POSTS TAGGED: F2FS
Posted March 31, 2014 at 07:00 pm by Will Verduzco
You may recall that earlier this month, we talked about speeding up the original Nexus 7’s internal memory by using F2FS. F2FS was created at Samsung early last year for use on Linux-based operating systems. As its name implies, Flash-Friendly File System is a file system designed specifically to cater to the specific characteristics of NAND-based storage devices.
This log-structured file system is widely thought to be faster than traditional file systems such as EXT4 on flash memory, but is it really faster? And if so, by how much? XDA Recognized Contributor Androguide.fr set out to measure the performance differences on his Sony Xperia Z1 using popular synthetic benchmarks, and the . . . READ ON »
Posted March 12, 2014 at 10:30 am by Will Verduzco
It’s no secret that despite being a great device overall, the Google Nexus 7 (2012) offers less than ideal flash memory performance. While the issue has been mitigated to a certain extent through the use of TRIM, file system performance is still often the device’s Achilles heel. Because of this, it stands to reason that any steps taken to improve storage performance on the device will greatly improve the overall user experience.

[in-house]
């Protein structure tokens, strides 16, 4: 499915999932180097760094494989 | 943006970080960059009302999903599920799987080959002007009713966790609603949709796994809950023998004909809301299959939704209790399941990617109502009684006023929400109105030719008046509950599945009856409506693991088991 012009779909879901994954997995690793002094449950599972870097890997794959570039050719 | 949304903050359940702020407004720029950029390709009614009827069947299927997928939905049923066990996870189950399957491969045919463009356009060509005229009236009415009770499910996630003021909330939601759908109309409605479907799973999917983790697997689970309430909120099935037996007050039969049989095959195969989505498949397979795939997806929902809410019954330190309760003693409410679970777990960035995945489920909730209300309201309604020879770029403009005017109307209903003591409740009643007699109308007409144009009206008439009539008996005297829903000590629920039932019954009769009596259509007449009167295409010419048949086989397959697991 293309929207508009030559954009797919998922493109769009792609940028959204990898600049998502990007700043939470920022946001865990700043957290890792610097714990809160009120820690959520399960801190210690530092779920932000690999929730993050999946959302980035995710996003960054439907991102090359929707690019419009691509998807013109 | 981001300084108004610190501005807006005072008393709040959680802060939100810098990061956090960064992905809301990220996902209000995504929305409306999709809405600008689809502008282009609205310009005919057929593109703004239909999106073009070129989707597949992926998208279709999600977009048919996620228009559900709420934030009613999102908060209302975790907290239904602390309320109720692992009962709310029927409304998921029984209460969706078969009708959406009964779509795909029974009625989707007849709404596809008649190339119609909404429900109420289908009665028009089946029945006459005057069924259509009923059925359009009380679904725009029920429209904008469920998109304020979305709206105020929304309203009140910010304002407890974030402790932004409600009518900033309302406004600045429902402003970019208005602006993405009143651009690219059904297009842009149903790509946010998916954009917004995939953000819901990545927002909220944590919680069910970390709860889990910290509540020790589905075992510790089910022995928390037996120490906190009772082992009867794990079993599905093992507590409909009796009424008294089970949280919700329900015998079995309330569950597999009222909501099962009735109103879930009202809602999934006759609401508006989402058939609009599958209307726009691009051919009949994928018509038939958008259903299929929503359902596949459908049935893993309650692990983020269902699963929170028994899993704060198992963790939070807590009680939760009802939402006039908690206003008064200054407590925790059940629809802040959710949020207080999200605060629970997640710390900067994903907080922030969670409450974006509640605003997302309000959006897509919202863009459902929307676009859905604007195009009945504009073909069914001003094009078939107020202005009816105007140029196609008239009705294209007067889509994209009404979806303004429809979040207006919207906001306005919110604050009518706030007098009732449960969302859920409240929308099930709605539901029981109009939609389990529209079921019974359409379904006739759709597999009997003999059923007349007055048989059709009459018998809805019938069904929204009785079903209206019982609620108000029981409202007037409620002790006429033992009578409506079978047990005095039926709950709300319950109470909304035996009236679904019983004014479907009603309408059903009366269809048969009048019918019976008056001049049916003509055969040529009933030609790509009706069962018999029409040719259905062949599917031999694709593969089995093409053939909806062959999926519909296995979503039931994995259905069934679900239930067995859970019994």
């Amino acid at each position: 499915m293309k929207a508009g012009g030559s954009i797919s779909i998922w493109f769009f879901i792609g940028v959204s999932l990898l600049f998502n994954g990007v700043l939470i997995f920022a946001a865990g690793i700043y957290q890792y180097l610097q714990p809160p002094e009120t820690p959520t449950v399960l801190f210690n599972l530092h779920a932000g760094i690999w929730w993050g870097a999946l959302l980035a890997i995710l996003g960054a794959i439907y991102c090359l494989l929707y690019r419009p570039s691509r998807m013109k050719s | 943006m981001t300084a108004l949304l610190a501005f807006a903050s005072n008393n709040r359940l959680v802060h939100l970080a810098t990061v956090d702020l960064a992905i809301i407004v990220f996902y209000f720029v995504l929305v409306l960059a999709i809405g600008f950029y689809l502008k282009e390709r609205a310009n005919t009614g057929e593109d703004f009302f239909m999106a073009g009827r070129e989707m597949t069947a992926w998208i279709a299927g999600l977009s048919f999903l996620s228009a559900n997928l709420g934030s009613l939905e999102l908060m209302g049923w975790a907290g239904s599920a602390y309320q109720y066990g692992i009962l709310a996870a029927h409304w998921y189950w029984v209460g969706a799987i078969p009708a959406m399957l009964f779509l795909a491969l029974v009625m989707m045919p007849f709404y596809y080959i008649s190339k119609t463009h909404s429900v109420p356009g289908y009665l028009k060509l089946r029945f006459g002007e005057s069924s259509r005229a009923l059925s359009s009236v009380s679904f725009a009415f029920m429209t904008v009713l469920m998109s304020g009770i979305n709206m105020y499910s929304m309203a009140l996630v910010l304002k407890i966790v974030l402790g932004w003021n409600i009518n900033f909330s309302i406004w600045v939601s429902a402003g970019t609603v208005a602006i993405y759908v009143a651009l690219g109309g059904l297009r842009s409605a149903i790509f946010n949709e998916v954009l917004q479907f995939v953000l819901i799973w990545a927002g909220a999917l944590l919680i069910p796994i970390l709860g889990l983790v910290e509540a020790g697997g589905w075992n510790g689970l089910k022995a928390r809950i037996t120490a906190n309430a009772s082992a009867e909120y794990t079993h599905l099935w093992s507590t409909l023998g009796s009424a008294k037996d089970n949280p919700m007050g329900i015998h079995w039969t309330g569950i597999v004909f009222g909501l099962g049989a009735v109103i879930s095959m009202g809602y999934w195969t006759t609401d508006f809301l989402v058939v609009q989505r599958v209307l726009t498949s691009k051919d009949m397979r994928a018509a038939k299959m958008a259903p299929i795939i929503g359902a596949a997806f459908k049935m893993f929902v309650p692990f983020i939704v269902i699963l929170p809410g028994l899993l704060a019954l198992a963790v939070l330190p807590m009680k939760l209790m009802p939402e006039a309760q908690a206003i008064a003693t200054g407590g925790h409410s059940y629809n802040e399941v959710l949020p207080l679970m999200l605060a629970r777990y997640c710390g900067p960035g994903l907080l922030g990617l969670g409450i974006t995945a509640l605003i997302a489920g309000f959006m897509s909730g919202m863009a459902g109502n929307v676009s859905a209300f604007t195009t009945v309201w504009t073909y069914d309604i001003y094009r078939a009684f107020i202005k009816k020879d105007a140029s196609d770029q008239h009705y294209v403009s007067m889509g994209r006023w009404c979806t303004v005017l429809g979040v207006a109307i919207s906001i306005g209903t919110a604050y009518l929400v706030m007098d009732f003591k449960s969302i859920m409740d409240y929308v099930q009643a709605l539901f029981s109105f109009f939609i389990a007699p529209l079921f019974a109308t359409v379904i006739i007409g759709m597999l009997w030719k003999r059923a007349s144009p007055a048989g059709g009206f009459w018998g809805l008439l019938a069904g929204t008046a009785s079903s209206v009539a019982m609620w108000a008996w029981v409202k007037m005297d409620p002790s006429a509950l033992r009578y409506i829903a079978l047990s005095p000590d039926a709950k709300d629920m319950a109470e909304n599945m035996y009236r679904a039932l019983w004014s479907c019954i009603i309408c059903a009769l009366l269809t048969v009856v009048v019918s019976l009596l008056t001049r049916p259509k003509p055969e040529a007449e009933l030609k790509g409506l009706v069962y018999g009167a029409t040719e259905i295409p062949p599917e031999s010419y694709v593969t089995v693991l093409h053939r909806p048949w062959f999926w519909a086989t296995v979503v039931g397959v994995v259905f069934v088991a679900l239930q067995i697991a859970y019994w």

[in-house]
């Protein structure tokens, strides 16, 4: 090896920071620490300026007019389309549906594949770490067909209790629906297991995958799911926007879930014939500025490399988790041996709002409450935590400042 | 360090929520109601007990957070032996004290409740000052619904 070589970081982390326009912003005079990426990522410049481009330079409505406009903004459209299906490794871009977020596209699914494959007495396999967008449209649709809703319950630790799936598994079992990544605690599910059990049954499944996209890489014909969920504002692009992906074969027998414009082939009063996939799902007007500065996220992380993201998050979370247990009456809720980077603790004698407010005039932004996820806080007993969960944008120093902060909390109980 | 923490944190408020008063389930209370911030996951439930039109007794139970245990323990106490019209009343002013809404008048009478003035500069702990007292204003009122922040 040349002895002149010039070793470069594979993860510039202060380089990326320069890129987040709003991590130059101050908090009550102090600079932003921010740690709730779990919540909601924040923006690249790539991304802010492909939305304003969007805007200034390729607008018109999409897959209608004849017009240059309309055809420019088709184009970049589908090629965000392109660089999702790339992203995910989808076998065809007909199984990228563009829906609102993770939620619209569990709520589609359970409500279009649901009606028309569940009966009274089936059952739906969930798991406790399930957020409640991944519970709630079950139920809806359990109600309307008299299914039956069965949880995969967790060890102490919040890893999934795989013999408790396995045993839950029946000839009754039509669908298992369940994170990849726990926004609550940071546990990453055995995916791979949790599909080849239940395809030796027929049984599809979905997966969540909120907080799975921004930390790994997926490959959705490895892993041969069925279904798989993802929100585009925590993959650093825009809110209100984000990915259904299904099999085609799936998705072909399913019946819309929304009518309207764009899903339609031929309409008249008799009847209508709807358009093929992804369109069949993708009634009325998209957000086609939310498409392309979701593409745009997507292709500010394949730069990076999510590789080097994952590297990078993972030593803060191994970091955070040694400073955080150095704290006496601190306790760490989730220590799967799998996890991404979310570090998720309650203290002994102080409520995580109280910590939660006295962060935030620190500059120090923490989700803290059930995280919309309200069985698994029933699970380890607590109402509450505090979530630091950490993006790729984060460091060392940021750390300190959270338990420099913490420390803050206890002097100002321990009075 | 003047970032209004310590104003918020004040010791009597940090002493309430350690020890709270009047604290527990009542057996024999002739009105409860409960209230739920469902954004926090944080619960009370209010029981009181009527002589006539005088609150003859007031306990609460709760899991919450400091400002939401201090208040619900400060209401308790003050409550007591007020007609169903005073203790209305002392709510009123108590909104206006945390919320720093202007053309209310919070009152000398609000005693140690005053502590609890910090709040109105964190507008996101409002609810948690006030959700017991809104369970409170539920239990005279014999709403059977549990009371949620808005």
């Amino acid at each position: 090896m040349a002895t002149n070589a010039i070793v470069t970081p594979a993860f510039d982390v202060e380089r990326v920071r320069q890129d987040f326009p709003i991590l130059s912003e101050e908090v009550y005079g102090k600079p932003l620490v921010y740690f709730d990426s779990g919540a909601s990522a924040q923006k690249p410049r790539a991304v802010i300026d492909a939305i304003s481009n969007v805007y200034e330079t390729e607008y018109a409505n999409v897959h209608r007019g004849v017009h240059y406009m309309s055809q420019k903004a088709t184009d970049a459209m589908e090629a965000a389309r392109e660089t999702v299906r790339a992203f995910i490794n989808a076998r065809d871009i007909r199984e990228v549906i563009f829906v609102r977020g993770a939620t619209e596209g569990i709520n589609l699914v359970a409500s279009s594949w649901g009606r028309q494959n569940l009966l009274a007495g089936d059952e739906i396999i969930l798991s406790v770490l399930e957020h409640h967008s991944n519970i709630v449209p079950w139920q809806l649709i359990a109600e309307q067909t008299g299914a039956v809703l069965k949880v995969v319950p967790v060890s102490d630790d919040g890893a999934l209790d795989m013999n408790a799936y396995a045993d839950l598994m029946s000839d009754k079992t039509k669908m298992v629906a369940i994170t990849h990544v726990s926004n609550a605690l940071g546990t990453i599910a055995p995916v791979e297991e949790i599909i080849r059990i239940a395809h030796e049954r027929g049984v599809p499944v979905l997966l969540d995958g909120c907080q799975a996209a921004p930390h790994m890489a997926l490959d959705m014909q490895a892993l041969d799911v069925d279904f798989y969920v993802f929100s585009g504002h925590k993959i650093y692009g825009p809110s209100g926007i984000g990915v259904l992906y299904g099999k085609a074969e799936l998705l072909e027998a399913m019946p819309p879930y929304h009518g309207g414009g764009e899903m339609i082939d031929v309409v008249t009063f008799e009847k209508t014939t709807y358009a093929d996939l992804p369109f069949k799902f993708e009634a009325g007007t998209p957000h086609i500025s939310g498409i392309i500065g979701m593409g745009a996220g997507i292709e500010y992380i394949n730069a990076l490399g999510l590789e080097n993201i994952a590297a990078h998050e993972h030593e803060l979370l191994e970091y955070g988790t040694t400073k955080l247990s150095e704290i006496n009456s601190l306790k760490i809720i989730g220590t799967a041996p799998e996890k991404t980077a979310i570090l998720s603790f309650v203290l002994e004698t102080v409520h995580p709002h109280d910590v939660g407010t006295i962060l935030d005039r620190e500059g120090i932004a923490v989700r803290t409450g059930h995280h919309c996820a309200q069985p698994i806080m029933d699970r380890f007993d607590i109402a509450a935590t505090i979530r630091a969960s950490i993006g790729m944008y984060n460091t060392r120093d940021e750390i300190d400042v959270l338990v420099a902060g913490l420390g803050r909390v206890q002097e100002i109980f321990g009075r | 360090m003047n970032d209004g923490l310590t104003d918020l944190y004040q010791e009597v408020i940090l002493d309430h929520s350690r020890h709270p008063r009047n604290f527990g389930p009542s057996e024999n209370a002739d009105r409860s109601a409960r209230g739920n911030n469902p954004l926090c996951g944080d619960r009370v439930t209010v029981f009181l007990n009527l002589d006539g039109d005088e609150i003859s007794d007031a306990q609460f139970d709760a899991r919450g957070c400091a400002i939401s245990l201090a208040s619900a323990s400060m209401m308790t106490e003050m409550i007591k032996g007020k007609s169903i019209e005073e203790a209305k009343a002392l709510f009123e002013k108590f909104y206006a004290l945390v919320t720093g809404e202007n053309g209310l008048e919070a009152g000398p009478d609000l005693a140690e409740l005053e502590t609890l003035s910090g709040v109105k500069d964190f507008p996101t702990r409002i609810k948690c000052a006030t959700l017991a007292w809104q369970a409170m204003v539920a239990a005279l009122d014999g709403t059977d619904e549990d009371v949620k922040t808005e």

XDA Senior Member legolas93 decided to take on the task of improving the Nexus 7’s storage performance through the use of F2FS, which is a different file system created to be more optimized to the characteristics of NAND memory in flash devices. But be. . . READ ON »